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Re: starship-design: Mysterious light leaves astronomers in the dark
It's a starship at relativistic speeds!!! A REALLY BIG One.
----- Original Message -----
From: L. Parker <firstname.lastname@example.org>
To: Starship-Design (E-mail) <email@example.com>
Sent: Thursday, August 19, 1999 10:12 AM
Subject: starship-design: Mysterious light leaves astronomers in the dark
> Mysterious light leaves astronomers in the dark
> BY JOHN NOBLE WILFORD
> New York Times
> Every night at their telescopes, astronomers invite the universe to a
> of wits. Surprise us, they say, with some teasing wink of light, some few
> cryptic clues to something unfamiliar and, better yet, an implied
> to a cherished theory. In most cases, astronomers boast, we will have it
> figured out by dawn.
> Now astronomers have an unyielding mystery on their hands, something they
> have observed and pondered for three years, a point of light deep in the
> northern sky that appears to be like nothing seen before.
> This may turn out to be only a curiosity, an odd variation of a familiar
> phenomenon, or it may be the first evidence of some unsuspected object
> reverberating theoretical implications -- similar in that sense to the
> recent detection of planets around other stars.
> No clues from spectrum
> The mystery object has so far confounded astronomers because they cannot
> decipher the language of its light. Usually, by breaking down the spectrum
> of light into its component elements and charting the spikes and dips on a
> graph, astronomers can identify and describe an object within minutes.
> In this case, however, astronomers are finding nothing familiar about the
> light spectrum, a couple of Everests representing emissions from the
> surrounded by lower peaks and broad valleys of heavy elements that blot
> the true contours of the object's nature. They are beginning to sympathize
> with archaeologists who sought to read Egyptian hieroglyphics without the
> Rosetta Stone.
> ``I've never seen a spectrum anything like this, and I take spectra for a
> living,'' said S. George Djorgovski, an astronomer at the California
> Institute of Technology who is the leader of the sky survey that detected
> the mystery object.
> Whatever the astronomers are seeing, it is probably not a star, at least
> any normal star. The light signature of stars is much simpler than this
> object's. Nor is it a distant galaxy, which would have much different
> With little evidence and even less conviction, some astronomers speculate
> that the object is a quasar, one of the sources of tremendous energies at
> the farthest reaches of the universe where the enormous gravitational
> of black holes presumably gobbles up surrounding matter. If it is a
> it must be a rare kind beyond current understanding.
> ``It doesn't look like a quasar to my eye, but I may be wrong,'' said
> Wallace Sargent, a Caltech astronomer and quasar specialist, who is also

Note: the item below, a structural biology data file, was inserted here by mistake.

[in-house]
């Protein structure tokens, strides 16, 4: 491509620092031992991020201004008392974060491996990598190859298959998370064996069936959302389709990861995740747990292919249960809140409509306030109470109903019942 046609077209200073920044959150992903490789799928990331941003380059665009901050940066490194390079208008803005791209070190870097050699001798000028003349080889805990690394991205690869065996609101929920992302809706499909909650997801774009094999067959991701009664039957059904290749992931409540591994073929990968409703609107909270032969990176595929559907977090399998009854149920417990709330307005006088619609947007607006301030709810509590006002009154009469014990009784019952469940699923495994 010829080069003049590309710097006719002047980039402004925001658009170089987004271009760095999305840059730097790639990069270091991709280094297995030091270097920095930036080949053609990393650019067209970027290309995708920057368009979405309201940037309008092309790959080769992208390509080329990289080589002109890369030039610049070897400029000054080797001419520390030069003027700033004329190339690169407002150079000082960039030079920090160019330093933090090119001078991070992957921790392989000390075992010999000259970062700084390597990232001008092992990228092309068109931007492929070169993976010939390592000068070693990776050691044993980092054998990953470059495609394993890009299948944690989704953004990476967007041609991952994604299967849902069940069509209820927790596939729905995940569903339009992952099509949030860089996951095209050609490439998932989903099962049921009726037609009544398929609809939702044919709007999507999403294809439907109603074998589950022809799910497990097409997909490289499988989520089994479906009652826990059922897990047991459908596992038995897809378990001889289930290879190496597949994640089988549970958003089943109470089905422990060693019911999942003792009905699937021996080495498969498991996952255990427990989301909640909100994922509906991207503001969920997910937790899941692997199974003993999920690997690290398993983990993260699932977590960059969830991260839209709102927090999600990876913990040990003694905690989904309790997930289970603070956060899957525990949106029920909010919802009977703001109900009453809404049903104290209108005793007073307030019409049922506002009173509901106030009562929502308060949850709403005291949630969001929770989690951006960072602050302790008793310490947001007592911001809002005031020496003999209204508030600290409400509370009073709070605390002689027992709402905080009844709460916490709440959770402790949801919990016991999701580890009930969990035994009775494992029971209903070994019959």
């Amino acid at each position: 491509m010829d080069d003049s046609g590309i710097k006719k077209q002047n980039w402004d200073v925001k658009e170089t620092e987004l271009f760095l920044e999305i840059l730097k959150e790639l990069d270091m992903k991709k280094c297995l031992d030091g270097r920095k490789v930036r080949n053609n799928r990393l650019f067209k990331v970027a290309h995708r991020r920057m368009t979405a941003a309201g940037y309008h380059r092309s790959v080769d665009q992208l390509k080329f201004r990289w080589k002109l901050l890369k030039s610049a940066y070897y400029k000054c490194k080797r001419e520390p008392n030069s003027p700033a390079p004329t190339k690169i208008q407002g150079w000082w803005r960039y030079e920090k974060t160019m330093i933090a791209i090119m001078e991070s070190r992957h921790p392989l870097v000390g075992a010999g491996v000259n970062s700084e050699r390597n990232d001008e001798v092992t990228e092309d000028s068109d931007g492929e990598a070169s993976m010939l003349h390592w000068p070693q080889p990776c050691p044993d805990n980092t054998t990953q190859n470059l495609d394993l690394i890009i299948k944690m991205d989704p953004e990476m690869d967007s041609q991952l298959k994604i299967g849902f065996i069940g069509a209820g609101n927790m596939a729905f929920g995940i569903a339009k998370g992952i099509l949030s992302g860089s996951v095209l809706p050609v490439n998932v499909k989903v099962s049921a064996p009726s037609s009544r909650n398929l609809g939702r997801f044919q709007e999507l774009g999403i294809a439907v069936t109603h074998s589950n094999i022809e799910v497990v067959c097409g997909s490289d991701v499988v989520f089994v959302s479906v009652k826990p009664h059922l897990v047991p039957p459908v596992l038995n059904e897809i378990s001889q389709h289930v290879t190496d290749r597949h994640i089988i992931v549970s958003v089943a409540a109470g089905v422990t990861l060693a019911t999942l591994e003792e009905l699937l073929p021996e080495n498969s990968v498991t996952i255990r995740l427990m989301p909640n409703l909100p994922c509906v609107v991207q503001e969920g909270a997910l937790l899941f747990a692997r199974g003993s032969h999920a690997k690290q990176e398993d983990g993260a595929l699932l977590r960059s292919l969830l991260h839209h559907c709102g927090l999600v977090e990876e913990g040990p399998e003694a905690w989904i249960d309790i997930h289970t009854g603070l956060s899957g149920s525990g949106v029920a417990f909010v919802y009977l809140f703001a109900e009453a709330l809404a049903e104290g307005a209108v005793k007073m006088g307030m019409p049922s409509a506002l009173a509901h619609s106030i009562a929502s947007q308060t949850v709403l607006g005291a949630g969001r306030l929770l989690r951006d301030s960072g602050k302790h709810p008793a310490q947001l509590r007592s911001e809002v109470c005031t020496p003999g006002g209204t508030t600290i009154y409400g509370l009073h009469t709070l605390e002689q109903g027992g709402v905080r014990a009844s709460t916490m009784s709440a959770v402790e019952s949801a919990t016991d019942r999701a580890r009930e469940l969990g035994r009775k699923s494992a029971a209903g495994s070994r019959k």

> director of the Palomar Observatory in Southern California, where the
> discovery was made.
> So if it is not a normal star, galaxy or strange quasar, astronomers say,
> the most intriguing possibility is that the mystery object is announcing
> existence of an entirely new cosmic phenomenon.
> ``But we must do everything to rule out the known before we postulate that
> we have discovered something really and truly new,'' Djorgovski said.
> New discoveries ahead
> Mystification is likely to be a more common experience in astronomy as
> powerful telescopes and instruments with improved sensitivity are used for
> systematic probes deeper into the universe and over broader stretches of
> Several comprehensive sky surveys under way or just beginning are expected
> to discover many rare or even previously unknown types of astronomical
> objects and forces.
> Exploring the entire northern sky in different color filters, for example,
> the Digital Palomar Sky Survey, now nearing completion, has collected data
> on more than 50 million galaxies and about 2 billion stars. The census has
> identified more than 70 quasars at such great distances that they are
> seen at a time when the universe was less than 10 percent of its present
> One surprising discovery was a star like light several hundred times
> brighter than the galaxy with which it was associated. Astronomers are not
> sure, but they suspect they were seeing the after-effects of a gamma-ray
> burst, the most powerful events in the universe today.
> First detected in the 1960s, gamma-ray bursts are examples of an
> astronomical mystery that is only now being solved.
> Isolating rare points
> For the survey, astronomers devised computer programs to sift through
> processed photographs for star like objects, then distinguish the stars
> galaxies and isolate rare points of light that are not immediately
> recognizable. This was how the new mystery object showed up.
> Djorgovski and his team examined the object's light spectrum. Some of the
> lines of emissions, especially the two Everest spikes, looked too sharp to
> be from a quasar. They combed the star catalogs and published research
> papers, but found nothing like it.
> A search in the archives of X-ray and infrared surveys failed to show
> anything in those wavelengths at the location where the object's visible
> light was detected.
> ``This was the first one of something new, and a complete mystery to us,''
> Djorgovski said.